October 06, 2010

Jeremy Rifkin notwithstanding, connectivity is neither the same thing as empathy nor naturally facilitates empathy. A dictionary connects us to its maker: yet when we look up the definition of the word 'dictionary', we do not expect to find the words, "Very funny". Rather, connectivity which also increases convenience takes away from the awkward need for working without an off button. It does not matter whether the connectivity is that of dictionary-fact or social media. We may be followed by thousands of friends on Twitter or Facebook: but how many of them would take us into their homes if our own burned down? The greater the casualness and the convenience, the less the empathy required.

Social media easily adapt to the constant desire for greater convenience. E-mails take too long now, blogs are passé: replaced by the brief Twitterfeed and the even briefer text message. Why would tone, context, more words possibly be needed? (Which may also explain the increasing inability of most readers to read between the lines, to see what is not explicitly spelled out; and, more terrifyingly, the increasing inability of many writers to write in any other way.)

The only exception -- for now -- remains the parents. Even teens prefer to actually talk with their parents rather than text. The only time teens text their parents rather than call is when background noise would reveal unwanted information.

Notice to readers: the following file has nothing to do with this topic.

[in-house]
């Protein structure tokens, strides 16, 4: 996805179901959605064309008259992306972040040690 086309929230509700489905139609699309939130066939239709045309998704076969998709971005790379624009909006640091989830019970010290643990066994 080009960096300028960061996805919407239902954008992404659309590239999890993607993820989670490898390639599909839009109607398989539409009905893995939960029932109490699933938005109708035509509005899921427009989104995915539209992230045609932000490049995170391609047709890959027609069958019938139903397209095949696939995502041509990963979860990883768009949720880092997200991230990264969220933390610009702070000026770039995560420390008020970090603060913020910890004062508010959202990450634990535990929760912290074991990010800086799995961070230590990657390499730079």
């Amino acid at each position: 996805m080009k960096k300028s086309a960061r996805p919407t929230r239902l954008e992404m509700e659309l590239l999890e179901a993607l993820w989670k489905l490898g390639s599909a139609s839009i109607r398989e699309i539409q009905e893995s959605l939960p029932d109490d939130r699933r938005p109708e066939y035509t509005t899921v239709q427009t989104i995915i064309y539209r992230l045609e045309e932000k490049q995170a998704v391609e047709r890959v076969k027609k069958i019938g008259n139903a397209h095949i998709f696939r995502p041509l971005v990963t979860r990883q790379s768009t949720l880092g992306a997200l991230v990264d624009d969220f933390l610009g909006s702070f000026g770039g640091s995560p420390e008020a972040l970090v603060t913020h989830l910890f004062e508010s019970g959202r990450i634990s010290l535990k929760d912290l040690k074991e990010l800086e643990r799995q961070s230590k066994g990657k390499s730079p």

At the same time, our increasing dependence on online popularity measuring sticks cuts into our ability and even our time spent making face-to-face connections, and consequently our ability even to make those connections. Who has not seen a social gathering where at least some of its members were more busy talking on cellphones than talking to their immediate neighbours? For every Olympic athlete who is happy to share their moment in the opening ceremonies with a loved one, there are a thousand people who willingly sacrifice time with their own family and friends in favour of the on-line world.

Success is rarely measured in empathy: in today's world, perhaps less than ever. Studies show continually that workplaces with self-motivated workers who have reasons to enjoy working have the highest productivity: yet other studies confirm again and again that those in positions of power over others tend more often than not to use that power to gain and retain at the expense of others, whether by seizing credit and belaying blame, micromanagement, or outright bullying. Histrionic personality disorder (superficial charm, insincerity, egocentricity, manipulation) and narcissistic personality disorder (grandiosity, self-focused lack of empathy for others, exploitativeness) are actually more common among high-level executives than they are among the criminally insane.

Whichever the approach, at the core of it is fear: and so control must be exerted continually lest it be lost -- which, in the end, converts the workplace into just another perceived zero-sum game which continually erodes resources. Refusal -- or, perhaps, inability -- to listen is just another form of control.